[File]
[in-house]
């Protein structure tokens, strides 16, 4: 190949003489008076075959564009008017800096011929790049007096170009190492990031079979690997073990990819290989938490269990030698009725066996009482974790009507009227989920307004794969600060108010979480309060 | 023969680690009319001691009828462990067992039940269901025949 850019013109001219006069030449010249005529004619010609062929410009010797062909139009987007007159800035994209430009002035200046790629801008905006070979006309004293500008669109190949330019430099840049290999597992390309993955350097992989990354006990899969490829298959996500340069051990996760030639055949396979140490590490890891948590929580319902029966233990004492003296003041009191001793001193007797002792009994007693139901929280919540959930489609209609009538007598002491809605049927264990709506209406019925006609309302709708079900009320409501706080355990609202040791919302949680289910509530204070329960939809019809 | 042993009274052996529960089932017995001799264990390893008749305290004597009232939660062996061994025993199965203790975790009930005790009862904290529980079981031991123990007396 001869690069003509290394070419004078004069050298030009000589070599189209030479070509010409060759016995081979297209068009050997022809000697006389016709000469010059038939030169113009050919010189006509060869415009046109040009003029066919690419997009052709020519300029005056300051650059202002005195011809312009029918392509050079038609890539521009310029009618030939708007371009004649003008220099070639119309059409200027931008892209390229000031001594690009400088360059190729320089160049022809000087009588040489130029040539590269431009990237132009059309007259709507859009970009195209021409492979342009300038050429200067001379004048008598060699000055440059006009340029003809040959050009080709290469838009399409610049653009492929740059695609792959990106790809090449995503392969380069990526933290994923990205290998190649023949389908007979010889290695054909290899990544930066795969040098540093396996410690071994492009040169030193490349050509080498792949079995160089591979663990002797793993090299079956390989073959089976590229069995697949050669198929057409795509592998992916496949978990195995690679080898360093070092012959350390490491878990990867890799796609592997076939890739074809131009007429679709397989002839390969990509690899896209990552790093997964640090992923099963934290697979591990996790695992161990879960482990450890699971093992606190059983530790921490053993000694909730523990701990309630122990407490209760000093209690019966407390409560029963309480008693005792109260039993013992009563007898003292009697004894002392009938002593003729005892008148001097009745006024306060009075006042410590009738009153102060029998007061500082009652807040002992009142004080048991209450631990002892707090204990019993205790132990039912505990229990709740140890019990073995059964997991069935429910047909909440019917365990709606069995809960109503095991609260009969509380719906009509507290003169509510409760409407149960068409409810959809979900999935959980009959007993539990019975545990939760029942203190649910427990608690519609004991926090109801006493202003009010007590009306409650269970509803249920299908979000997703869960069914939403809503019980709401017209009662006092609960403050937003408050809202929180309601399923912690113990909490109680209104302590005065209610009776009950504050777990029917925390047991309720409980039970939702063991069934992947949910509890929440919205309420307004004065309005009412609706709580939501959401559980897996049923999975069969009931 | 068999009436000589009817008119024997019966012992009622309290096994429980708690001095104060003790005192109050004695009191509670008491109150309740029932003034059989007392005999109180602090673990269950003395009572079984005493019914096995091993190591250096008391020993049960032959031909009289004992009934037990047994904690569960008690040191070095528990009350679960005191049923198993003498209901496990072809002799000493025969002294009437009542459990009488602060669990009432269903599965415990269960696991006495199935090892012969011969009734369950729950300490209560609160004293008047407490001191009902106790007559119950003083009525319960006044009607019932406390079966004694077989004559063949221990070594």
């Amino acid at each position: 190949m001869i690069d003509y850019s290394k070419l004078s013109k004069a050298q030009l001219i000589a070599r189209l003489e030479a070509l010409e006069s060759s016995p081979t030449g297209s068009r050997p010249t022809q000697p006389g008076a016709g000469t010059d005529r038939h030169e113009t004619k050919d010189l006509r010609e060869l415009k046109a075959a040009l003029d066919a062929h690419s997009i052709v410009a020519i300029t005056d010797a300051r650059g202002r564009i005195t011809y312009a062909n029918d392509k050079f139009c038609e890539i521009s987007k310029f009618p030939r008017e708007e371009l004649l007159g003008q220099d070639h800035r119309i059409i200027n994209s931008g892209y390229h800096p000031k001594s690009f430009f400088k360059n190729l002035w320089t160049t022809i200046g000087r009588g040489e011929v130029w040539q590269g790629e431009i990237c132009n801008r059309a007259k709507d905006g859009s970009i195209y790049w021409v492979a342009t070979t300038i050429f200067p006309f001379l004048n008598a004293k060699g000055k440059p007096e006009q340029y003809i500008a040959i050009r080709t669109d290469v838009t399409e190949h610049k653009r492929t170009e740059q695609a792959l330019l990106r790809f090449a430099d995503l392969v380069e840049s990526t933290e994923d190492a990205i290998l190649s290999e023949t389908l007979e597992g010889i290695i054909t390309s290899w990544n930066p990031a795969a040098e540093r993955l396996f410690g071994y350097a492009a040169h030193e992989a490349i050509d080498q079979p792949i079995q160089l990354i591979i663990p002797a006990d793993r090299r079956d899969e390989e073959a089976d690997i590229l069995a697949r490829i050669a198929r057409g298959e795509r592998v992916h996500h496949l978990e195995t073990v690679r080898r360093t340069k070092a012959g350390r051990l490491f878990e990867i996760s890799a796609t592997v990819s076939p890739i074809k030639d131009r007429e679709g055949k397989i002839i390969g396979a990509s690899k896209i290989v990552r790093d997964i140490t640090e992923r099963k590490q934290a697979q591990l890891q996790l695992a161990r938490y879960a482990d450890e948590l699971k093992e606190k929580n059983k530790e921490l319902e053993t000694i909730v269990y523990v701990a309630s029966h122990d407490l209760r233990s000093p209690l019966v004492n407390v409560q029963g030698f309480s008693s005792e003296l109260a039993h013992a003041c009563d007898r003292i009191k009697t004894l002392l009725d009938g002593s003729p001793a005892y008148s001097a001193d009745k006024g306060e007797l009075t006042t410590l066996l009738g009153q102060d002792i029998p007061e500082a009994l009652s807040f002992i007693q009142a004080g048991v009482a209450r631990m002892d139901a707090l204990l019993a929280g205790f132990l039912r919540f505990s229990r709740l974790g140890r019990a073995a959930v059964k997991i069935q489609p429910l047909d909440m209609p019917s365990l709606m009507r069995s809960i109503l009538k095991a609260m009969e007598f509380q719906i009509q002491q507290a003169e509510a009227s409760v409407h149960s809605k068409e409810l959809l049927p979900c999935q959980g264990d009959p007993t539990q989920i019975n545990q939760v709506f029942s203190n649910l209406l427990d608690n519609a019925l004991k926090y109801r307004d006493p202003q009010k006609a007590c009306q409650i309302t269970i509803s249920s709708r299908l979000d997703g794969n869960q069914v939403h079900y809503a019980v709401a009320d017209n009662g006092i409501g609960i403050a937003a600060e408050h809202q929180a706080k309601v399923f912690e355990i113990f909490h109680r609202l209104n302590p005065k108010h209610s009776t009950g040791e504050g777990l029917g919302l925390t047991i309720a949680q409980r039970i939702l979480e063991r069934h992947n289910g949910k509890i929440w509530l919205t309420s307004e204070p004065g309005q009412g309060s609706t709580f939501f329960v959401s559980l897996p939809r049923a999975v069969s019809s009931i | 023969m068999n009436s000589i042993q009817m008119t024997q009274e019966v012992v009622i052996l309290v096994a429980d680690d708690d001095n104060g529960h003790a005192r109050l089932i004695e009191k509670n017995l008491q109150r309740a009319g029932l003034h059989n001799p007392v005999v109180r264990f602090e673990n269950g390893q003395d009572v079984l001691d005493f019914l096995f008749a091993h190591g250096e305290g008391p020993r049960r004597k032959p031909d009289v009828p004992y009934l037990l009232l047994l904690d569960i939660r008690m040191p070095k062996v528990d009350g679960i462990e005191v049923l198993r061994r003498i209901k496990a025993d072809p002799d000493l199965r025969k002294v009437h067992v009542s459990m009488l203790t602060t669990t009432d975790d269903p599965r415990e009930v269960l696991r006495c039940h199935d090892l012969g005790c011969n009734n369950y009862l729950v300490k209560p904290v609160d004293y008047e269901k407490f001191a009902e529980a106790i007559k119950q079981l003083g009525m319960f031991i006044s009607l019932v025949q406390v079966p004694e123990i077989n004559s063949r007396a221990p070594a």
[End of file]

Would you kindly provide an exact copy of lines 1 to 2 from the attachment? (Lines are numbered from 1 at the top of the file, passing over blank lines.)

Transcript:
[in-house]
């Protein structure tokens, strides 16, 4: 190949003489008076075959564009008017800096011929790049007096170009190492990031079979690997073990990819290989938490269990030698009725066996009482974790009507009227989920307004794969600060108010979480309060 | 023969680690009319001691009828462990067992039940269901025949 850019013109001219006069030449010249005529004619010609062929410009010797062909139009987007007159800035994209430009002035200046790629801008905006070979006309004293500008669109190949330019430099840049290999597992390309993955350097992989990354006990899969490829298959996500340069051990996760030639055949396979140490590490890891948590929580319902029966233990004492003296003041009191001793001193007797002792009994007693139901929280919540959930489609209609009538007598002491809605049927264990709506209406019925006609309302709708079900009320409501706080355990609202040791919302949680289910509530204070329960939809019809 | 042993009274052996529960089932017995001799264990390893008749305290004597009232939660062996061994025993199965203790975790009930005790009862904290529980079981031991123990007396 001869690069003509290394070419004078004069050298030009000589070599189209030479070509010409060759016995081979297209068009050997022809000697006389016709000469010059038939030169113009050919010189006509060869415009046109040009003029066919690419997009052709020519300029005056300051650059202002005195011809312009029918392509050079038609890539521009310029009618030939708007371009004649003008220099070639119309059409200027931008892209390229000031001594690009400088360059190729320089160049022809000087009588040489130029040539590269431009990237132009059309007259709507859009970009195209021409492979342009300038050429200067001379004048008598060699000055440059006009340029003809040959050009080709290469838009399409610049653009492929740059695609792959990106790809090449995503392969380069990526933290994923990205290998190649023949389908007979010889290695054909290899990544930066795969040098540093396996410690071994492009040169030193490349050509080498792949079995160089591979663990002797793993090299079956390989073959089976590229069995697949050669198929057409795509592998992916496949978990195995690679080898360093070092012959350390490491878990990867890799796609592997076939890739074809131009007429679709397989002839390969990509690899896209990552790093997964640090992923099963934290697979591990996790695992161990879960482990450890699971093992606190059983530790921490053993000694909730523990701990309630122990407490209760000093209690019966407390409560029963309480008693005792109260039993013992009563007898003292009697004894002392009938002593003729005892008148001097009745006024306060009075006042410590009738009153102060029998007061500082009652807040002992009142004080048991209450631990002892707090204990019993205790132990039912505990229990709740140890019990073995059964997991069935429910047909909440019917365990709606069995809960109503095991609260009969509380719906009509507290003169509510409760409407149960068409409810959809979900999935959980009959007993539990019975545990939760029942203190649910427990608690519609004991926090109801006493202003009010007590009306409650269970509803249920299908979000997703869960069914939403809503019980709401017209009662006092609960403050937003408050809202929180309601399923912690113990909490109680209104302590005065209610009776009950504050777990029917925390047991309720409980039970939702063991069934992947949910509890929440919205309420307004004065309005009412609706709580939501959401559980897996049923999975069969009931 | 068999009436000589009817008119024997019966012992009622309290096994429980708690001095104060003790005192109050004695009191509670008491109150309740029932003034059989007392005999109180602090673990269950003395009572079984005493019914096995091993190591250096008391020993049960032959031909009289004992009934037990047994904690569960008690040191070095528990009350679960005191049923198993003498209901496990072809002799000493025969002294009437009542459990009488602060669990009432269903599965415990269960696991006495199935090892012969011969009734369950729950300490209560609160004293008047407490001191009902106790007559119950003083009525319960006044009607019932406390079966004694077989004559063949221990070594």